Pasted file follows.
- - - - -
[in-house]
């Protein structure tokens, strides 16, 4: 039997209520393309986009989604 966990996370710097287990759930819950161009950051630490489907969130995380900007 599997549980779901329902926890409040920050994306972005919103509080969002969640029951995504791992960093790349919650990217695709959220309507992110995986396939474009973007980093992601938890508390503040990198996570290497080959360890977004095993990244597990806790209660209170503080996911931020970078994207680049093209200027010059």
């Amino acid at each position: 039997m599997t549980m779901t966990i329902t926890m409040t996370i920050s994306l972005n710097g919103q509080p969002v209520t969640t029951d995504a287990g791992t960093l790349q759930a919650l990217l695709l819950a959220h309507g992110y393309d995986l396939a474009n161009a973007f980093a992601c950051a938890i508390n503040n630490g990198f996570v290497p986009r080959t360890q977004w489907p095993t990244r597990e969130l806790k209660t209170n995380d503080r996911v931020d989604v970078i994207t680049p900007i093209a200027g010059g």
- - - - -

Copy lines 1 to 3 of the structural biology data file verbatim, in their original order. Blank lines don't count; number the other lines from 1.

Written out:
[in-house]
């Protein structure tokens, strides 16, 4: 039997209520393309986009989604 966990996370710097287990759930819950161009950051630490489907969130995380900007 599997549980779901329902926890409040920050994306972005919103509080969002969640029951995504791992960093790349919650990217695709959220309507992110995986396939474009973007980093992601938890508390503040990198996570290497080959360890977004095993990244597990806790209660209170503080996911931020970078994207680049093209200027010059």
């Amino acid at each position: 039997m599997t549980m779901t966990i329902t926890m409040t996370i920050s994306l972005n710097g919103q509080p969002v209520t969640t029951d995504a287990g791992t960093l790349q759930a919650l990217l695709l819950a959220h309507g992110y393309d995986l396939a474009n161009a973007f980093a992601c950051a938890i508390n503040n630490g990198f996570v290497p986009r080959t360890q977004w489907p095993t990244r597990e969130l806790k209660t209170n995380d503080r996911v931020d989604v970078i994207t680049p900007i093209a200027g010059g």